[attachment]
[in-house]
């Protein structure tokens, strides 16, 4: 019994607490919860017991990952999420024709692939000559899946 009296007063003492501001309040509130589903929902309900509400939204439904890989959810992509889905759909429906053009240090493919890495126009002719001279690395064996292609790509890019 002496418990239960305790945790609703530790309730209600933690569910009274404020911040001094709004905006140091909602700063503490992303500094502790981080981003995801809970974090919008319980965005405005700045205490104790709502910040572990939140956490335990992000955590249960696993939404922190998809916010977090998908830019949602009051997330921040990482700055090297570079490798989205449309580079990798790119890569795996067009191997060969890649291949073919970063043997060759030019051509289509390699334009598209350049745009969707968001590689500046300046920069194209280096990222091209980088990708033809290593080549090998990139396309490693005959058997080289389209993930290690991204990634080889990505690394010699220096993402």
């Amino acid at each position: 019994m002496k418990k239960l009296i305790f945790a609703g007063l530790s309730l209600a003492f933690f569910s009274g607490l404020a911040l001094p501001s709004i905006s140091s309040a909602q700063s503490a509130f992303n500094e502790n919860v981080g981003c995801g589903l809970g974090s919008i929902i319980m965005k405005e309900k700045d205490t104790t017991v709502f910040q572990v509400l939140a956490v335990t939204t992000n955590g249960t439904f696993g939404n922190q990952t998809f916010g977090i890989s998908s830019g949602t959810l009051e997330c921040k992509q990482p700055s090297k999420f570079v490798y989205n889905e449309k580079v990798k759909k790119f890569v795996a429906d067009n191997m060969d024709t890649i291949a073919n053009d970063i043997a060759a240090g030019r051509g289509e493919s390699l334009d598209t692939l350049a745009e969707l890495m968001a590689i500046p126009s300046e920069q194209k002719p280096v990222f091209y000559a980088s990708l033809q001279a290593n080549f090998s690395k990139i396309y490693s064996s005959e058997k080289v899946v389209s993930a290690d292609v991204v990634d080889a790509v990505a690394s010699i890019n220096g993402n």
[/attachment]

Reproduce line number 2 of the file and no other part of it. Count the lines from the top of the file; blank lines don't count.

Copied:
């Protein structure tokens, strides 16, 4: 019994607490919860017991990952999420024709692939000559899946 009296007063003492501001309040509130589903929902309900509400939204439904890989959810992509889905759909429906053009240090493919890495126009002719001279690395064996292609790509890019 002496418990239960305790945790609703530790309730209600933690569910009274404020911040001094709004905006140091909602700063503490992303500094502790981080981003995801809970974090919008319980965005405005700045205490104790709502910040572990939140956490335990992000955590249960696993939404922190998809916010977090998908830019949602009051997330921040990482700055090297570079490798989205449309580079990798790119890569795996067009191997060969890649291949073919970063043997060759030019051509289509390699334009598209350049745009969707968001590689500046300046920069194209280096990222091209980088990708033809290593080549090998990139396309490693005959058997080289389209993930290690991204990634080889990505690394010699220096993402």